Mea has struggled in the past to use her magical powers for good and had to learn not to be such a trickster with her powers. Now starting 2nd grade, Mea’s brother, Matthew, his friend, Lily, and Grandma Nonie are concerned Mea won’t keep her powers “fixing things” secret and feel she needs additional training. Mea has other ideas and wants more play time so over-schedules her after school hours to avoid her “lessons.” Not that the others should be concerned. Mea shows she is perfectly capable of using her “trickster” magic for good all on her own to “save the day.”
Ms. Cole is wonderful at teaching lessons in a fun way without adult intervention and embeds important messages (“I know I helped them and that’s enough”) in a relatable and fun story kids will love. Kevin Scott Collier’s vibrant illustrations are terrific and expressive and really bring Ms. Cole’s story and characters to life.
Learn more about Kevin Scott Collier at:
Tuesday, September 8, 2015
Thank you, Donna McDine, for the first review of Little Bug. I appreciate your time and kind words!
Title: Little Bug
Author: Karin Larson
Illustrator: Eugene Ruble
Paperback: 16 pages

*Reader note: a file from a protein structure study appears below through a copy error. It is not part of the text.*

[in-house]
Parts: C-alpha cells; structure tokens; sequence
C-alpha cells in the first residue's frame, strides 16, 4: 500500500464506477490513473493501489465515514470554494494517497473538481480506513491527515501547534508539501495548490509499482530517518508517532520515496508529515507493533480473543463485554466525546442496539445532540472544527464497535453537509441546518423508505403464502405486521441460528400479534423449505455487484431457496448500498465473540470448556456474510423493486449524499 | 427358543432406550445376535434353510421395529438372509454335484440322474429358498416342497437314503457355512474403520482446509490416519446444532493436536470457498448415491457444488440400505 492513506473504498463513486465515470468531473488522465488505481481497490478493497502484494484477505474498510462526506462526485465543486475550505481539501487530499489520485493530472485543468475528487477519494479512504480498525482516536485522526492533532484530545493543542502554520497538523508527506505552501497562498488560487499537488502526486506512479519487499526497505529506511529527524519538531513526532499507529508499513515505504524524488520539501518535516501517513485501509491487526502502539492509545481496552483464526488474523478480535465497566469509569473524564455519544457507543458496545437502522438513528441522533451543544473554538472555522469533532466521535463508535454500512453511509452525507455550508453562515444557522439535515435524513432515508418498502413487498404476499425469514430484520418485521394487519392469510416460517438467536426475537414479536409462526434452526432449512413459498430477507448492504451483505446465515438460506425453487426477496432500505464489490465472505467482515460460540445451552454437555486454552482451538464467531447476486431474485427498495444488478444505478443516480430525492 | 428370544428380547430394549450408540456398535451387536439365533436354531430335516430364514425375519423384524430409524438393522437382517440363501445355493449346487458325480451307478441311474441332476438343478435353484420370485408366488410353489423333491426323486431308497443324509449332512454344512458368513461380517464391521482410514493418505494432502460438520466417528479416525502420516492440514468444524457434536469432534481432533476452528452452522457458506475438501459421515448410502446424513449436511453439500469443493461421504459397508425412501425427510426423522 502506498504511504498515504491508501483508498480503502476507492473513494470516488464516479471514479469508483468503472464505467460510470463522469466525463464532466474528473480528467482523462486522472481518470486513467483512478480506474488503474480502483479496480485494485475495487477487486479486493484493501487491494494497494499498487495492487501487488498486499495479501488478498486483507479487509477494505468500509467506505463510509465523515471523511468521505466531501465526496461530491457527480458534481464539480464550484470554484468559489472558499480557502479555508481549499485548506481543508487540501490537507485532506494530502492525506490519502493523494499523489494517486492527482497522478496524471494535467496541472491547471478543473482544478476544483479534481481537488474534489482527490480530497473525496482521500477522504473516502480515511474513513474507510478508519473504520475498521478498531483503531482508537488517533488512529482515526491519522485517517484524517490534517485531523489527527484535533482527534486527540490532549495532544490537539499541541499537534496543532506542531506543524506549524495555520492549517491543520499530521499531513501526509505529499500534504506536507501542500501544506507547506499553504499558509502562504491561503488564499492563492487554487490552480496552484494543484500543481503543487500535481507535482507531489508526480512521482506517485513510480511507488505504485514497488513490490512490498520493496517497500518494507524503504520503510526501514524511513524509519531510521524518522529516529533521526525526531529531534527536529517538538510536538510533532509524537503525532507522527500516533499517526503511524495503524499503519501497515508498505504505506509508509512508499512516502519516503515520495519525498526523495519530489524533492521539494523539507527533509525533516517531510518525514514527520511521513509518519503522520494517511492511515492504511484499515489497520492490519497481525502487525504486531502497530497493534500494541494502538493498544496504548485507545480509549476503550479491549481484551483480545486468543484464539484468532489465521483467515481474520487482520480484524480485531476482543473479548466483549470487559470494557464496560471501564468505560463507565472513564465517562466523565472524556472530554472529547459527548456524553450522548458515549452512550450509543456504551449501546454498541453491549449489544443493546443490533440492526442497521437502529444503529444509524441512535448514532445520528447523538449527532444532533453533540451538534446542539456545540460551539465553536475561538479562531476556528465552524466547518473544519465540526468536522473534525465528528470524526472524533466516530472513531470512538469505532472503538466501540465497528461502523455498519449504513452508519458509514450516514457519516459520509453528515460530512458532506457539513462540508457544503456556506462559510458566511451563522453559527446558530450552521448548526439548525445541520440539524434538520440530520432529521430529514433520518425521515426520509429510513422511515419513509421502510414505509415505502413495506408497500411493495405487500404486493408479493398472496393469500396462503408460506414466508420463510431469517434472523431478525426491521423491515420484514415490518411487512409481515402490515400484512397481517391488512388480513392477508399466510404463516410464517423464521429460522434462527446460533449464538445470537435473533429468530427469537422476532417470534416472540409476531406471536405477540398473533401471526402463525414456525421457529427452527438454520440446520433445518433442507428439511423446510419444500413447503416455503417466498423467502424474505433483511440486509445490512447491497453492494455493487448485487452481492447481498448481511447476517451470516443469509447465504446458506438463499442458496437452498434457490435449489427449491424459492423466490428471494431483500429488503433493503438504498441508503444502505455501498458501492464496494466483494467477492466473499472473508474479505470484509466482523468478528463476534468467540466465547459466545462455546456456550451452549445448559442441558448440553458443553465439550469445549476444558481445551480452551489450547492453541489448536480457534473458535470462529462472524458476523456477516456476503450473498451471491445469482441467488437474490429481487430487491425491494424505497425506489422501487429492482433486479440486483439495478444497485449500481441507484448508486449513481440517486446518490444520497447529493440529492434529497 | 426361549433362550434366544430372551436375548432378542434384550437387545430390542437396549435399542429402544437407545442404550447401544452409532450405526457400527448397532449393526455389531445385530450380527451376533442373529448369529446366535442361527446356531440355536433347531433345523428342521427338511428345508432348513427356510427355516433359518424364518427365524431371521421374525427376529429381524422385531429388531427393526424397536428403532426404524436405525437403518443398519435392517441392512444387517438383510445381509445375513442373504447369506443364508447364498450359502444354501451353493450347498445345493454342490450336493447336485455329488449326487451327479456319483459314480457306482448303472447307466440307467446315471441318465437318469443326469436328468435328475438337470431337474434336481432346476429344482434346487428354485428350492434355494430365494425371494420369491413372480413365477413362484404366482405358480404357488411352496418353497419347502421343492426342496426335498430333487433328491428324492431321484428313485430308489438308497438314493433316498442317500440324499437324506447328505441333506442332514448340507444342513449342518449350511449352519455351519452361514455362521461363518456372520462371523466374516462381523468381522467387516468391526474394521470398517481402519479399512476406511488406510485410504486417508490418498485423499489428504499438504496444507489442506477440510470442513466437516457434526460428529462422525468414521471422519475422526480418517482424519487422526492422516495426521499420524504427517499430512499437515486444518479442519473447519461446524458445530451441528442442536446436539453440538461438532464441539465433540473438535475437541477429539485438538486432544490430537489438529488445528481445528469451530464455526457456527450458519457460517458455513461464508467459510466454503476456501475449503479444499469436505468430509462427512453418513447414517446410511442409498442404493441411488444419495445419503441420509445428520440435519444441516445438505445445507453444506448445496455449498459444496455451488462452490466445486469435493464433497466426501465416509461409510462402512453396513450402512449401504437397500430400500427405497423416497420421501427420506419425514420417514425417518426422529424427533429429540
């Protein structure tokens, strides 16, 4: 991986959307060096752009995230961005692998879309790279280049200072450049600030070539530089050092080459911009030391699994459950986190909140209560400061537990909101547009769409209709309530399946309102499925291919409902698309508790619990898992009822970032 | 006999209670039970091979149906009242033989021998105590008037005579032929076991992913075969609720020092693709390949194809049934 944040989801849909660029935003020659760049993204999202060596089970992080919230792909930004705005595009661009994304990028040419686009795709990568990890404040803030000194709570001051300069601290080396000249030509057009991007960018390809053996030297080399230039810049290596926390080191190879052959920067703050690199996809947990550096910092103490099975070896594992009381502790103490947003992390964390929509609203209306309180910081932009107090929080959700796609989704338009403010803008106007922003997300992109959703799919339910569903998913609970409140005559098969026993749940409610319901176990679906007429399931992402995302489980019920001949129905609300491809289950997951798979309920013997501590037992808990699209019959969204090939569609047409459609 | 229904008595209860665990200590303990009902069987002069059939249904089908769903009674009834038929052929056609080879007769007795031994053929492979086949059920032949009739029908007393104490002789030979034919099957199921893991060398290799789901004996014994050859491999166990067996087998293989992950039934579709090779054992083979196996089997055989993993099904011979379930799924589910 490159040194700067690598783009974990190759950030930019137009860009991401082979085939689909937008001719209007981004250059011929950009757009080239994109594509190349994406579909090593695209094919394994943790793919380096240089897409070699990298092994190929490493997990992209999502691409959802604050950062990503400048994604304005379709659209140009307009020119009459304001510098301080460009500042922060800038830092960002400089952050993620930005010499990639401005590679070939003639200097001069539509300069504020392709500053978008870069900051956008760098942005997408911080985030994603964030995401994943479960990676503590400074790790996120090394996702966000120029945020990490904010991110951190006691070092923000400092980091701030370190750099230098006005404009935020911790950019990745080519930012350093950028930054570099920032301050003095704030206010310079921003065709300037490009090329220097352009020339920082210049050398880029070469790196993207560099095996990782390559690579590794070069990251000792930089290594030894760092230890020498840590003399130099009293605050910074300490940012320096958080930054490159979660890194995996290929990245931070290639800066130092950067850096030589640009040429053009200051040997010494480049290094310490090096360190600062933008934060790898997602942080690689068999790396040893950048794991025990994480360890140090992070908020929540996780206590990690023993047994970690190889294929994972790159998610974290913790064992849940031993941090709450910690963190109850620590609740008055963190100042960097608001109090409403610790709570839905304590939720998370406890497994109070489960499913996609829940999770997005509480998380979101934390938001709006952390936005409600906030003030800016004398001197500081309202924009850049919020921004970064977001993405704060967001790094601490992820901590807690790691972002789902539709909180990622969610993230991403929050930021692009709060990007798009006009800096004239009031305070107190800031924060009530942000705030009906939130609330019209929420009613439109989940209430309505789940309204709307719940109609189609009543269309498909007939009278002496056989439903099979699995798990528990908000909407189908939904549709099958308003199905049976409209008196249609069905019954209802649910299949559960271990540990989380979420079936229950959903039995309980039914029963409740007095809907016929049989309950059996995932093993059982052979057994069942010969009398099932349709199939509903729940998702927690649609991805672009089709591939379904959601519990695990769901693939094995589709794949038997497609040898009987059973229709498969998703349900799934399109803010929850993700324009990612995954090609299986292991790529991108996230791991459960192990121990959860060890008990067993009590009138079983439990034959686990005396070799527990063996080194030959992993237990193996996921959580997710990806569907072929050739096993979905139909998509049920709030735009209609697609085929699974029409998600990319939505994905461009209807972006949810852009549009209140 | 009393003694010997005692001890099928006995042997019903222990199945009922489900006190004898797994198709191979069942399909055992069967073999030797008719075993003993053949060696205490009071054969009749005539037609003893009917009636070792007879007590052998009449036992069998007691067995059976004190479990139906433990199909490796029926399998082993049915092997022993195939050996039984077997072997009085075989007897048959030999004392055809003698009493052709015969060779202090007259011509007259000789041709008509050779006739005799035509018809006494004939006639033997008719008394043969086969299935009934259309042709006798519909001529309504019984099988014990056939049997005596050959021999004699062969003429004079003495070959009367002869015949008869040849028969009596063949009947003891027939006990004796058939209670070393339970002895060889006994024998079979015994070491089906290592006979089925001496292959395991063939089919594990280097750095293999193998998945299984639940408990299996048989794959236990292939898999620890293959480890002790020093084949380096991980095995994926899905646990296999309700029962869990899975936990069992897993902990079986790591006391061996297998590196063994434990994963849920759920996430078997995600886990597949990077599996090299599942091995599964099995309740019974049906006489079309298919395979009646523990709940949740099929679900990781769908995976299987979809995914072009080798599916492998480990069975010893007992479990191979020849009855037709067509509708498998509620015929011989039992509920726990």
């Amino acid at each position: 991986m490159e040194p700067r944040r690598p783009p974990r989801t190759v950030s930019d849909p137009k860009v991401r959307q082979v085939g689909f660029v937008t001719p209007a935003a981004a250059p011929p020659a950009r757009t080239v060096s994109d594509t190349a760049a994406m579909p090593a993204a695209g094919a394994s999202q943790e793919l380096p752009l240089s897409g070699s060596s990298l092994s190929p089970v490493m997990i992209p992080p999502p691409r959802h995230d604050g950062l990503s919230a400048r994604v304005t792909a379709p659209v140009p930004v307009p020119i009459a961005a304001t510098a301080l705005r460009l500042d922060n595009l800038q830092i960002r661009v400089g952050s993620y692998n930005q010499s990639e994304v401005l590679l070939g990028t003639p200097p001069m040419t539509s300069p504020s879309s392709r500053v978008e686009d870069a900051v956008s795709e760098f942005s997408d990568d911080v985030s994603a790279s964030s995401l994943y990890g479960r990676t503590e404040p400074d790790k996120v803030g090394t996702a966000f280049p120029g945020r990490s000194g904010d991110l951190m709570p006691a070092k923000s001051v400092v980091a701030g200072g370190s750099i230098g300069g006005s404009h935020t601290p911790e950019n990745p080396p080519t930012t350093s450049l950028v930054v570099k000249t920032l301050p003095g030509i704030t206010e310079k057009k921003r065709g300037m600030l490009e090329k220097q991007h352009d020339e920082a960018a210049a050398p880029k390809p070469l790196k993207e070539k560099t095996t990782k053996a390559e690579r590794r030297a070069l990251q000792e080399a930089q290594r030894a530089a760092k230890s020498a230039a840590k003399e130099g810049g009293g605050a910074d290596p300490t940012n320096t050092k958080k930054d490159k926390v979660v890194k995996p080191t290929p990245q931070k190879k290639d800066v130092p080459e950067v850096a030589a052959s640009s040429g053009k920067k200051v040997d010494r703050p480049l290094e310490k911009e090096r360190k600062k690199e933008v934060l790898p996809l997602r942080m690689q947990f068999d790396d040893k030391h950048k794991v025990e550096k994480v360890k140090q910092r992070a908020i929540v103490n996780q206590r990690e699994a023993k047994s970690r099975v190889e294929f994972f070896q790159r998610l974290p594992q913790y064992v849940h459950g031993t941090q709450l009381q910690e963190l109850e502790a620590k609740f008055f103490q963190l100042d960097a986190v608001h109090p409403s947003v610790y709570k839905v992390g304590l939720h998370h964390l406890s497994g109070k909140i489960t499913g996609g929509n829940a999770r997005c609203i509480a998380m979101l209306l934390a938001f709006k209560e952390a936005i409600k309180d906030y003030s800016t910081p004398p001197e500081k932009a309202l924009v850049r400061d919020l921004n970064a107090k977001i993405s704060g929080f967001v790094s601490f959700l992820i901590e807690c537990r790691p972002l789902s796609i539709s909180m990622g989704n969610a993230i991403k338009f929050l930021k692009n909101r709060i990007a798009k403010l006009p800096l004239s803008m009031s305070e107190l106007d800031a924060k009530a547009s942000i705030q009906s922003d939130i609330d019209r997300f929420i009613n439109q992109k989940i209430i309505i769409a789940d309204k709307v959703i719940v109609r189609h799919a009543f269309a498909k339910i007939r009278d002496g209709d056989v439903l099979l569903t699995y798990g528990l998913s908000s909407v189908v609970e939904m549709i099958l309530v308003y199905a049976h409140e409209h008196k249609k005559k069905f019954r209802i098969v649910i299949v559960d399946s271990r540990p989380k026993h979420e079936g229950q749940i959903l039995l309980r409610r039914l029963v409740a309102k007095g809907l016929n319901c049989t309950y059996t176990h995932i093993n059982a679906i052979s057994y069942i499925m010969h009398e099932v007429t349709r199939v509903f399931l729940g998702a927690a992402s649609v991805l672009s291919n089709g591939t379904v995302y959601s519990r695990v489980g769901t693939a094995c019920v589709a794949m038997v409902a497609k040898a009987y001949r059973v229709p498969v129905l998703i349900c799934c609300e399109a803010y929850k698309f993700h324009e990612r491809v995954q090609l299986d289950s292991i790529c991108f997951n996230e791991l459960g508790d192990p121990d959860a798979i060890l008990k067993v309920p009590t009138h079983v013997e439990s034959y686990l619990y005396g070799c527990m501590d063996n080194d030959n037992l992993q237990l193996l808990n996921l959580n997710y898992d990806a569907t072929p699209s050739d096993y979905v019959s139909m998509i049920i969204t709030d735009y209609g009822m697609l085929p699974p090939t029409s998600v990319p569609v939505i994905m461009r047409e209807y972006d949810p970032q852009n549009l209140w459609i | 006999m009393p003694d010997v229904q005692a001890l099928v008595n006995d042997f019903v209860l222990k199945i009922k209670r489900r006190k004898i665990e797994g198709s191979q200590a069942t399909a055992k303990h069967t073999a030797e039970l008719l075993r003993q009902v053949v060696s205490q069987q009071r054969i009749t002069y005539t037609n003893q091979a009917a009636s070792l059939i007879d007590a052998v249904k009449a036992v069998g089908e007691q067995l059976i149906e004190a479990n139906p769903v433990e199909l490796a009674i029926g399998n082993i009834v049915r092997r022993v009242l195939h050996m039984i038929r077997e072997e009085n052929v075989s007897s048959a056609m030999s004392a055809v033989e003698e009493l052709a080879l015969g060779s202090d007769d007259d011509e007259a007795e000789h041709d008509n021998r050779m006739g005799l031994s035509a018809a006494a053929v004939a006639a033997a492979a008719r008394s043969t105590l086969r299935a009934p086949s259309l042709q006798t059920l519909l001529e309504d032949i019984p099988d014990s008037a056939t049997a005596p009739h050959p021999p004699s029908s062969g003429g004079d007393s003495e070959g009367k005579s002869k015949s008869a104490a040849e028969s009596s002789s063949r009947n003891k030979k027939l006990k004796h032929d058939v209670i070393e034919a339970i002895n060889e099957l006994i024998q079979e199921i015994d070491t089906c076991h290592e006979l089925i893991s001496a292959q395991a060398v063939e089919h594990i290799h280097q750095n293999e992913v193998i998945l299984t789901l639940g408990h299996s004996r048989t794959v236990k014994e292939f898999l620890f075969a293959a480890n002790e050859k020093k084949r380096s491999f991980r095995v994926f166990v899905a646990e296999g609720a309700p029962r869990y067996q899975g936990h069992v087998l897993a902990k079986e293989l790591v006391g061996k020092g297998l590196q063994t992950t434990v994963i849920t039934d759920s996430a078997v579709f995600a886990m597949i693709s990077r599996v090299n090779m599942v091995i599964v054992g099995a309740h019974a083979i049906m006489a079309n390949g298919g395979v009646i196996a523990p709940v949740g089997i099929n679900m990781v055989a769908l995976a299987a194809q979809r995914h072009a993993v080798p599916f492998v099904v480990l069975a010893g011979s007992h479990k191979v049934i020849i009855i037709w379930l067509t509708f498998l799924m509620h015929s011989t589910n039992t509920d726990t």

Publisher: Guardian Angel Publishing, Inc.
Published: August 28, 2015
Little Bug takes you on the adventure of persistence of finding just the right place to call home. The journey is near and far and all places in between intertwined with the need of finding comfort in the perfect setting. Not to be thwarted by the obstacles thrown his way, even though tired and a bit discouraged Little Bug continues onward. Will Little Bug give in to his exhaustion and quit or will his persistence finally pay off. Find out in children’s author, Karin Larson’s second children’s book, Little Bug.
Karin Larson’s bug adventure will stimulate the reader’s mind by wondering what will come next in the adventure of Little Bug.
Learn more about Karin Larson at:
Karin Larson’s unique story of the adventure of Little Bug is filled with obstacles as he explores the world around him for the perfect place to rest his head. Larson’s creative storytelling is the perfect opportunity to spark the imagination of our young muses through what happens next scenarios.
Thursday, September 3, 2015
The new September 2015 issue of Guardian Angel Kids eZine is up and ready for your viewing pleasure.
Visit here to read the latest release of this terrific magazine for kids: http://www.guardian-angel-kids.com/
Congratulations to Lynda S. Burch and all the writers and illustrators involved!